Black Mirror and Turing Test

I have been watching the pilot of different Netflix’s series lately and last week I watched, by mistake, the first episode of the second season of Black Mirror. If you didn’t watch it yet and don’t want any spoilers, stop reading this right now and come back once you finished it.

For those who stay: I did enjoy it. It is called Be Right Back and it is about a couple in the near future. It is an ordinary couple, overall happy as most. That is until the man goes out to buy something and dies. During the funeral a friend of the woman suggests a neat service: a chat that mimics the deceased ones by answering questions based on everything they posted on the Internet.

It is the kind of science fiction which sends chills down your spine. That is because it is actually very realistic. There is nothing on it that can’t actually happen in the not so far future. Nothing actually impossible, although some things, like an android you grow on your bathtub, might be highly improbable.

I remember reading an article a couple of years ago about a software that would recreate 3D buildings doing exactly that – collating pictures posted on the Internet. If anyone remembers it or has the link to it, feel free to post here.

However, if that was already possible to do, one would have a winner of the famous Turing Test here. One might say that looking in the Internet for realistic answers would be cheating, but I am not sure I agree. In a sense, what one would be proving is that the combination of an algorithm plus the Internet passed the Turing Test. But the internet is nothing but a repository of collective memories. Saying that using the Internet as a source is cheating is the same as saying that with a large enough database of answers and questions one can pass the Turing Test. In my experience with machine learning, the size of the database, in fact, poses a different problem.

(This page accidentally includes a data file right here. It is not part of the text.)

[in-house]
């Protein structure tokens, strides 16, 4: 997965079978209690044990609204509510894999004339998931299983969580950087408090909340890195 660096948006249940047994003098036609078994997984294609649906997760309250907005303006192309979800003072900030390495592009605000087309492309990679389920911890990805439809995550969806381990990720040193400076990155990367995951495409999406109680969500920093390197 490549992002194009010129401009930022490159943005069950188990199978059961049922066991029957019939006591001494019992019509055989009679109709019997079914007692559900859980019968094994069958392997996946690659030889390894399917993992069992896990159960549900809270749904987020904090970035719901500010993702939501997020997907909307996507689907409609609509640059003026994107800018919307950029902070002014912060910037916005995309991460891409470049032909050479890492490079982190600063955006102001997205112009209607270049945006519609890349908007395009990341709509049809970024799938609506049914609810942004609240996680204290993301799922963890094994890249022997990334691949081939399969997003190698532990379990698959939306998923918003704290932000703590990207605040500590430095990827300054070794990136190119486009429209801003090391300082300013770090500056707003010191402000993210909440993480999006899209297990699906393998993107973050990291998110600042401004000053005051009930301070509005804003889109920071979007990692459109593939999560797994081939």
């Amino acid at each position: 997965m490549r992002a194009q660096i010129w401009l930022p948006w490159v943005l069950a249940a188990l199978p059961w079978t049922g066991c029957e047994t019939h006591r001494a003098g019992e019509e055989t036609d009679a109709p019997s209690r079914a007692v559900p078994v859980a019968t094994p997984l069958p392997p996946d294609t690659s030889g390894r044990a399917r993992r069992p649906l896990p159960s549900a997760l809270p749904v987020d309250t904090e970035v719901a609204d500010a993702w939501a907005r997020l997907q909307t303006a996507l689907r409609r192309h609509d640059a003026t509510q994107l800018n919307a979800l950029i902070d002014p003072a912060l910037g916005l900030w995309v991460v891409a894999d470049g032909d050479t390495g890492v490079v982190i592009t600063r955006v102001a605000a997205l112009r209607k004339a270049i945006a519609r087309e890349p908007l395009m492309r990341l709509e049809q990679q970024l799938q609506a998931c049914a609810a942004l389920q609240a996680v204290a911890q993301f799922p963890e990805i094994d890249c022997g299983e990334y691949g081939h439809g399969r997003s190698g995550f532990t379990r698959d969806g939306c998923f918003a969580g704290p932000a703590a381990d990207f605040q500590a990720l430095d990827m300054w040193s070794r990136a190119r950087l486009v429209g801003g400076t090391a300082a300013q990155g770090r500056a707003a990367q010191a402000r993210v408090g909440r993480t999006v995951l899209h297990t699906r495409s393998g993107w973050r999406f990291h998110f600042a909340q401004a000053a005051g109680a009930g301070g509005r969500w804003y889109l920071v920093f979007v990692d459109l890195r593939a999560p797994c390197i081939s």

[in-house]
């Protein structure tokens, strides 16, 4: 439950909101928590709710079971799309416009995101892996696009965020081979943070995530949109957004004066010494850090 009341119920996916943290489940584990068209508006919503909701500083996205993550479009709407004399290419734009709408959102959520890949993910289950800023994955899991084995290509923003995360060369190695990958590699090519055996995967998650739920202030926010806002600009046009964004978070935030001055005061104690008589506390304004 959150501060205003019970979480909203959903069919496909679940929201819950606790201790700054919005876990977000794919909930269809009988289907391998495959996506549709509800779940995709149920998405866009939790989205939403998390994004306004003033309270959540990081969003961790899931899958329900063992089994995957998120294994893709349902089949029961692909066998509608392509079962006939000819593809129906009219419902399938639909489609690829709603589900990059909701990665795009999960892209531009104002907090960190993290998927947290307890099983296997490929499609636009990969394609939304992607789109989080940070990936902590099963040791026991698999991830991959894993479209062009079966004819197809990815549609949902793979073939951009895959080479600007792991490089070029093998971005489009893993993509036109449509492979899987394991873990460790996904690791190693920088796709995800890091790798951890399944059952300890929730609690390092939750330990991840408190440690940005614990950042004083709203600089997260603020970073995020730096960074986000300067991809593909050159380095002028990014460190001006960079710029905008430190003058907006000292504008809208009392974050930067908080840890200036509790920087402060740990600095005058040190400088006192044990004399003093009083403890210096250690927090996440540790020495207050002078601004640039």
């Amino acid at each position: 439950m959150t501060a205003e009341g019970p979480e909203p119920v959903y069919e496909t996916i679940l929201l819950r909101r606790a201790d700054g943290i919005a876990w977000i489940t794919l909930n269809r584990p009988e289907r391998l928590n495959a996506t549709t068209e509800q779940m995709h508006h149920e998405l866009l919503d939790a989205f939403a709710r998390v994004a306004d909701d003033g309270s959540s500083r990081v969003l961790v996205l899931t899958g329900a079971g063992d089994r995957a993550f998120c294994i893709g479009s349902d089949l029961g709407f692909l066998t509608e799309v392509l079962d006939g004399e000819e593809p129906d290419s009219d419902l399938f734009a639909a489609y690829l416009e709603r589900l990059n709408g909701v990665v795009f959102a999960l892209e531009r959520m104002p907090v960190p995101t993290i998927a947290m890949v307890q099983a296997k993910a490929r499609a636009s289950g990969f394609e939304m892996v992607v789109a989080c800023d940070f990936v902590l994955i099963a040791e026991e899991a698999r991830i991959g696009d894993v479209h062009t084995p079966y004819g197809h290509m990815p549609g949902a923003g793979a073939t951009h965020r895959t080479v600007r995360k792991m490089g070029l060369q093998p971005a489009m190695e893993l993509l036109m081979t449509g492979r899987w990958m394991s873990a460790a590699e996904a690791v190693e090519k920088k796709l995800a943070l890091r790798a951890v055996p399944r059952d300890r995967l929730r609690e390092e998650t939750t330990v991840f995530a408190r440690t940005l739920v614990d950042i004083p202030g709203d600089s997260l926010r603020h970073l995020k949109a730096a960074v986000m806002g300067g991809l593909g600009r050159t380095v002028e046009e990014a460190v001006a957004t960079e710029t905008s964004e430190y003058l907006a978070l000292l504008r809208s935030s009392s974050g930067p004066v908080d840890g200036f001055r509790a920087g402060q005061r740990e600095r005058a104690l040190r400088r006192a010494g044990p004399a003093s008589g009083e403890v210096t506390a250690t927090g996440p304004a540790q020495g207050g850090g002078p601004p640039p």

The larger the database, the more difficult is to memorise. In other words, the program would have to be infinitely fast to search a very large database and answer the person at the other end fast enough to look like a human. Because there are limits to how fast search engines can be, it would have to make choices, which is part of being “human”. In addition, it would have to not fall into traps like repeating the same answer to the same question and, actually, notice if its partner is repeating it too much.

Still, if you adhere to the functional definition of consciousness and believe that something that pass the Turing Test deserves its rights, it would not be very improbable that sometime in the future we might be forced to discuss whether the Internet is alive or not.

That was good science fiction!

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